Mitchill vs. Lath Case Brief

Summary of Mitchill vs. Lath
Ct. of App. NY [1928]

Relevant Facts: The df/pet Laths owned a farm that they wished to sell, but there was an ice house they owned across the road. Pl/res Mitchill wanted to purchase the land but found the ice house objectionable. Mitchill claims “Df orally promised and agreed, for and in consideration of the purchase of their farm." Pl then made a written contract to buy the property for $8400, cash and mortgage. She received the deed, entered into possession, and made improvements. The df have not had the ice house removed and do not intend to do so.

Legal Issue(s): Whether the oral agreement, to remove the ice house, apart from the written contract may be enforced?

Court’s Holding: No

Procedure: Judgment of the Appellate Division and Special Term of S. Ct for PL, reversed and the complaint dismissed.

Law or Rule(s): Standard to Measure closeness of the bond between: An oral agreement modifying a written contract must have 1) the agreement must in form be a collateral one; 2) it must not contradict express or implied provisions of the written contract; 3) it must be one that the parties would have ordinarily be expected to embody in the writing (the oral agreement must not be so clearly connected w/ the principal transaction as to be part and parcel of it).

Court Rationale: There is a written contract for the purchase and sale of land, $8400. The property is described by survey, and a full covenant deed of the premises was granted. An inspection of this contract shows a full and complete agreement, setting forth in detail the obligations of each party. The removal of the ice house is collateral in form, but it is closely related to the subject dealt with in the written agreement -so closely that it may not be proven. The Pl was personally part of the process from start to finish. The deed was handed to her, she signed the written contract.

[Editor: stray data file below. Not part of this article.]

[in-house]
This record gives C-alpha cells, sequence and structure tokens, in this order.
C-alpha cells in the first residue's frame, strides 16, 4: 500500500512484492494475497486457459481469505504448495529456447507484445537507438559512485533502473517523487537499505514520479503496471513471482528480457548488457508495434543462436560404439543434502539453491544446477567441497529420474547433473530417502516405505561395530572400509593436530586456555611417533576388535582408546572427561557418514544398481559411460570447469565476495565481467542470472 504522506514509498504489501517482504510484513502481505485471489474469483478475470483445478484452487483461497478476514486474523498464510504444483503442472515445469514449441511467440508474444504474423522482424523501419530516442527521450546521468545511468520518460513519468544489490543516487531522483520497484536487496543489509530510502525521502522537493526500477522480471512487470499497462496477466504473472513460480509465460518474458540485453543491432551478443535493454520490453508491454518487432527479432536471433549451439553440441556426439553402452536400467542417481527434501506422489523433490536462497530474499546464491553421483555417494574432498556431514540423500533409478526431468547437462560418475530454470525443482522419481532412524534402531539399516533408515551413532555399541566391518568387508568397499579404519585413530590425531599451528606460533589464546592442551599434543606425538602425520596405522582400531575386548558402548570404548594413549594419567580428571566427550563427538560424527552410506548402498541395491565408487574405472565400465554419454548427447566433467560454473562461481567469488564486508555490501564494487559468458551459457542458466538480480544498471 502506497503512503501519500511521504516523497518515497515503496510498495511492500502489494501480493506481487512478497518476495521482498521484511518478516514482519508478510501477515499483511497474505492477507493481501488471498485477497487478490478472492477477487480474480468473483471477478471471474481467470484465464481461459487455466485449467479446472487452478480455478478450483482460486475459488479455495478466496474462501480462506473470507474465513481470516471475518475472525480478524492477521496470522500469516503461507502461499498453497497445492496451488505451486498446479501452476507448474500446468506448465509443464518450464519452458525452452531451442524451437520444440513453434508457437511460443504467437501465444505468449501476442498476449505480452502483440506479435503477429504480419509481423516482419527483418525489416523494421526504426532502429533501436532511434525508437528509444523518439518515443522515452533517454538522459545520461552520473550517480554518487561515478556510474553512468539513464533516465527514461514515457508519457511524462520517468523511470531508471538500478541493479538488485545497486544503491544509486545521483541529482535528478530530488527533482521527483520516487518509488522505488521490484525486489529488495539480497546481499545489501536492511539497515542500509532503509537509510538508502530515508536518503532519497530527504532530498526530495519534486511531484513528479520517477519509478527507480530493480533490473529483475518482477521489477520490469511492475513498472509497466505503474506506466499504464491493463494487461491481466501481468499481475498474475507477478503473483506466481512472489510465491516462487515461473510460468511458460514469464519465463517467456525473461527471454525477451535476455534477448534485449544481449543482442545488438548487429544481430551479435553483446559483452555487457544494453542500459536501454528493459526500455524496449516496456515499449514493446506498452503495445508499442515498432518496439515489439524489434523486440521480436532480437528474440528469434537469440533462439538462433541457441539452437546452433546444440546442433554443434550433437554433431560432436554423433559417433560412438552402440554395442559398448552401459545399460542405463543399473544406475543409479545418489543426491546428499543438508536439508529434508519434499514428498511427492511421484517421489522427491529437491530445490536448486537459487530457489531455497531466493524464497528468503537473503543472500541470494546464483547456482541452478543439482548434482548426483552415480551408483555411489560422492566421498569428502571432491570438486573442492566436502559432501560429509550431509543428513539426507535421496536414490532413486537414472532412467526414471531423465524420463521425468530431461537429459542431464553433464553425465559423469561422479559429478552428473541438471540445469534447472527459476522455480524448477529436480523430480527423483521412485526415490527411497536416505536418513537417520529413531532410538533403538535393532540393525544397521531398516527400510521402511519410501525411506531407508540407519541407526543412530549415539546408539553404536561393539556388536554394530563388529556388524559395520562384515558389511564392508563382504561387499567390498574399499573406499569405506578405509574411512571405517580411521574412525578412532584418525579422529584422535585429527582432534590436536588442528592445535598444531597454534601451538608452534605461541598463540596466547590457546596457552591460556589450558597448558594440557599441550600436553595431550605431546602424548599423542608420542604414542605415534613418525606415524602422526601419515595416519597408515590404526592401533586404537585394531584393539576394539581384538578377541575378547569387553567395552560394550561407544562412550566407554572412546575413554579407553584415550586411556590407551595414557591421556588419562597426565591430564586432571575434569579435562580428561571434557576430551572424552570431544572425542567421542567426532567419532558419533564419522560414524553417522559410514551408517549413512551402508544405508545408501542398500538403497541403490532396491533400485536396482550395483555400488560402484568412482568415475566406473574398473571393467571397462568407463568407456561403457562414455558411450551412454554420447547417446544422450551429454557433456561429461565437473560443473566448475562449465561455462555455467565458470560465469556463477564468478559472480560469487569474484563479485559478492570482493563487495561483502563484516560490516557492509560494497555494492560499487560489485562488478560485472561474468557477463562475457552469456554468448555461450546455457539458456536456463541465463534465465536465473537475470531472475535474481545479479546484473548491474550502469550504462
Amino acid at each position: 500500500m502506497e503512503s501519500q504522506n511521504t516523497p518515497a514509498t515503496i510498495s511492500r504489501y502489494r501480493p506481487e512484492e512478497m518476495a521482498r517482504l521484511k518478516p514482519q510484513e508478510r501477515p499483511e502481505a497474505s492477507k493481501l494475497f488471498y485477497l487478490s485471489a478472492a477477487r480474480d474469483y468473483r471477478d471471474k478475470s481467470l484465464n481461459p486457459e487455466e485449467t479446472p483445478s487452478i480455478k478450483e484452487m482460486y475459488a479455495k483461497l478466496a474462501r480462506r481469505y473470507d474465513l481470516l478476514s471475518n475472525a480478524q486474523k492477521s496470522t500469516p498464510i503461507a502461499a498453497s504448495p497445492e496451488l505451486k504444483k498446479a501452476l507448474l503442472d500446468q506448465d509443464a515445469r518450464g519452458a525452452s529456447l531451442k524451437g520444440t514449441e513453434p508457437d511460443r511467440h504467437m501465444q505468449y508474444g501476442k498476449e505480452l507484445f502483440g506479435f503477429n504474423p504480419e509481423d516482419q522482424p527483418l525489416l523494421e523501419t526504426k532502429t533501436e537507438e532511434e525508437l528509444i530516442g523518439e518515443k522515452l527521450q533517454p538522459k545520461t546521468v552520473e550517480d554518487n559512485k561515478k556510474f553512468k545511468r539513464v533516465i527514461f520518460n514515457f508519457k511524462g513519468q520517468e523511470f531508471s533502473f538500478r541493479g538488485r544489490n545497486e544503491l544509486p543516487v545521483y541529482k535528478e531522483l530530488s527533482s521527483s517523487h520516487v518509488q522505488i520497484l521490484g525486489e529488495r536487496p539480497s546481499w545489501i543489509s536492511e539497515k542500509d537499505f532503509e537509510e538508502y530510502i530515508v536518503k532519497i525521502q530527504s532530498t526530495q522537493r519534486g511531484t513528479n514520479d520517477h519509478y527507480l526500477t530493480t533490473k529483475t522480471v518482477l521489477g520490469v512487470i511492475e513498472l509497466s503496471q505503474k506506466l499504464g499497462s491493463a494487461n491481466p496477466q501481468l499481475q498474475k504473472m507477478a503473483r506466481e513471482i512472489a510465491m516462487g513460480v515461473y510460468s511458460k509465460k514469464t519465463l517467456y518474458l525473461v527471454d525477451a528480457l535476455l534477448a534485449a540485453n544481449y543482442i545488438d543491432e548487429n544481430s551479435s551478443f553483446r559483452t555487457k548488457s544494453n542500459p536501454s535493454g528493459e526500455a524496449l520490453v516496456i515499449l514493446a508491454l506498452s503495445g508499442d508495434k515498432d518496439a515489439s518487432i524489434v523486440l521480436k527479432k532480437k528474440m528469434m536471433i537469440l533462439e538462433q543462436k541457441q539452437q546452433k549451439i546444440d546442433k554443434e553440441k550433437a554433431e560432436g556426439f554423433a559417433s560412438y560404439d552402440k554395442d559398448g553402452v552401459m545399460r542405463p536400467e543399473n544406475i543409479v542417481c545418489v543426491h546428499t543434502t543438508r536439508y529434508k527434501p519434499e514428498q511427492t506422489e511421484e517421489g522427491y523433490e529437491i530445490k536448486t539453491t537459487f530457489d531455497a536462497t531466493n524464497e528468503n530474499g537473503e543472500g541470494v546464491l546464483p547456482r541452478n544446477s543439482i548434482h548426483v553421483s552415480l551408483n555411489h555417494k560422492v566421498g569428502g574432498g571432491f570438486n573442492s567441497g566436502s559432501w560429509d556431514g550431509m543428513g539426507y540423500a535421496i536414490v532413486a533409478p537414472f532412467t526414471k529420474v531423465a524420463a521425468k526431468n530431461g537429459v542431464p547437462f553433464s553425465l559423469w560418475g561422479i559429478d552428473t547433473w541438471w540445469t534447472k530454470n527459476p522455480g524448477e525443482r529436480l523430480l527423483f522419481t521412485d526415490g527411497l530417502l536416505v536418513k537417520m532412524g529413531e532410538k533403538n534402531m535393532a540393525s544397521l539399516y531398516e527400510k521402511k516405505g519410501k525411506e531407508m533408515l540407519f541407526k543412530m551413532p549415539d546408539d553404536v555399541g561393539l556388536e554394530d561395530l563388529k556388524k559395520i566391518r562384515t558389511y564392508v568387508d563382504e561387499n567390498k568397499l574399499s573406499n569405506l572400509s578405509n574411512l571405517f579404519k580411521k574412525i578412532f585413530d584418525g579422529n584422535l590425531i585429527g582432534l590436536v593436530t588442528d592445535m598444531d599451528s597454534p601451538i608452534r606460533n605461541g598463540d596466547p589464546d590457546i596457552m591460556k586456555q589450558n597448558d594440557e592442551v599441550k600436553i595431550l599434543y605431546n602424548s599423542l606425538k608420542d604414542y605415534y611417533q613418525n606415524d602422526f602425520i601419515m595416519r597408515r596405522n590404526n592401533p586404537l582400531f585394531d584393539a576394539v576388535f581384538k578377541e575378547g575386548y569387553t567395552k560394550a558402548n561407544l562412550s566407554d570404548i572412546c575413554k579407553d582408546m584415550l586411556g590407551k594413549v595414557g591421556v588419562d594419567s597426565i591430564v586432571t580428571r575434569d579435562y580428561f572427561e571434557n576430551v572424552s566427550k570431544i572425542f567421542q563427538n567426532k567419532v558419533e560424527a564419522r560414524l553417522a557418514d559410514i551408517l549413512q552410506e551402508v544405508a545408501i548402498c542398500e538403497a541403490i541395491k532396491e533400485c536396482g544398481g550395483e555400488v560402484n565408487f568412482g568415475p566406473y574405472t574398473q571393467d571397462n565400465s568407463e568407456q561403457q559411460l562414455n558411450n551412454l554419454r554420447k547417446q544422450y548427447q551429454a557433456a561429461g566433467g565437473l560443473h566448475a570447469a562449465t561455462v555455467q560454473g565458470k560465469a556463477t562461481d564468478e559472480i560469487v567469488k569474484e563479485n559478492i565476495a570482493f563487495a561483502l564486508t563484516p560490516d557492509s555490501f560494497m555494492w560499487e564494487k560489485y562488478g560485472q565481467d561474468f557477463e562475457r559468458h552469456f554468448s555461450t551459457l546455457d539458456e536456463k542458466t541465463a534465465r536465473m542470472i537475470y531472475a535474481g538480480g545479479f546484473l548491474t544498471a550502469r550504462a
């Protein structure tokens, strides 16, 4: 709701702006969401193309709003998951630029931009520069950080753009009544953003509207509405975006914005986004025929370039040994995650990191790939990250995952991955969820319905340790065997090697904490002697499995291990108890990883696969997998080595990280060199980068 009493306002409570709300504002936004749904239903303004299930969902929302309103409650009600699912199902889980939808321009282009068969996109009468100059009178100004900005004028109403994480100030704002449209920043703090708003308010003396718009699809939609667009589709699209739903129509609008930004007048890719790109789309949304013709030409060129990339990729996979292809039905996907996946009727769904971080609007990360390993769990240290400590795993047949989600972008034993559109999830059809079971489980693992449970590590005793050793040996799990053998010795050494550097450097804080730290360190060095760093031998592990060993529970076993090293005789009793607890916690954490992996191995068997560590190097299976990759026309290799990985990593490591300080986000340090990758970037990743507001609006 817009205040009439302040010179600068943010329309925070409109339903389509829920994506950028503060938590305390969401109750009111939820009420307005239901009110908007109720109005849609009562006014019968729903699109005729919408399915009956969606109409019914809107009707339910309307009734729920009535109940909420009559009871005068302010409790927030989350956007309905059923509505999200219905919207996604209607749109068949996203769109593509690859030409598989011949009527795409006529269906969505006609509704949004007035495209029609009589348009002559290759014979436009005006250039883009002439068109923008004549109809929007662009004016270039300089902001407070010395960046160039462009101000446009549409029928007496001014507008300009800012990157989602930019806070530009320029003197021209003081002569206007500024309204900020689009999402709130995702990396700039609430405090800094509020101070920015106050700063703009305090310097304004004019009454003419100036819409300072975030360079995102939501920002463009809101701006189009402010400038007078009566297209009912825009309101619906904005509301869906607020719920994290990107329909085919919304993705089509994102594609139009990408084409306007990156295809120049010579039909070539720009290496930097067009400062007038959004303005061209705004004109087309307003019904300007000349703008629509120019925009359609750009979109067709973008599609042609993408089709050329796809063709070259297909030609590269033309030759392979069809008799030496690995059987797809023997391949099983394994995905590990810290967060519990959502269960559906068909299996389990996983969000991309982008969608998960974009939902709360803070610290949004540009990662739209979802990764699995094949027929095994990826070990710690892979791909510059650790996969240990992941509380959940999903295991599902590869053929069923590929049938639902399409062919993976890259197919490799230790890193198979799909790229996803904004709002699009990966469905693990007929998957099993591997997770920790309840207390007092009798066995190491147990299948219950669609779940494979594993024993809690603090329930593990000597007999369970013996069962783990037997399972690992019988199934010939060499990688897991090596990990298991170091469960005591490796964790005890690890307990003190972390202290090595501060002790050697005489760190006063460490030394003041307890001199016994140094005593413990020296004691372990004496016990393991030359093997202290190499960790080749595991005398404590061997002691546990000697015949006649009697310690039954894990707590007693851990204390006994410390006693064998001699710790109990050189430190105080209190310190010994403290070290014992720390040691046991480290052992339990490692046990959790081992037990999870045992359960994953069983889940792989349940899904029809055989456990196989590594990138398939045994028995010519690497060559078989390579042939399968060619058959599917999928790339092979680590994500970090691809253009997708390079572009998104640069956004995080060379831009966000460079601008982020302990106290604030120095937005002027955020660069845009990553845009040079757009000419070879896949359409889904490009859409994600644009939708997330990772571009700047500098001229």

Plaintiff’s Argument: The agreement to remove the ice house was based on the same consideration to be performed by the dfs after the conveyance was complete.

Defendant’s Argument: Removal of the ice house was not a condition within the written contract for the sale of the property.

DISSENT: The written contract and the oral contract are bound together, using the same consideration. The problem is determining whether that bond is sufficiently close enough.

collateral – secondary or to act as a security or bond. An implied provision concerning further obligations can exist only if it “so clearly connected with the principal transaction as to be part and parcel of it."

Exclusion of proof of the oral agreement on the ground that it modifies the written contract may be based only upon a finding that the written contract was intended to cover the oral negotiation for the removal of the ice house which lead to the contract of purchase and sale. To determine what the writing was intended to cover the subject matter of the writing with the subject matter of the negotiation.


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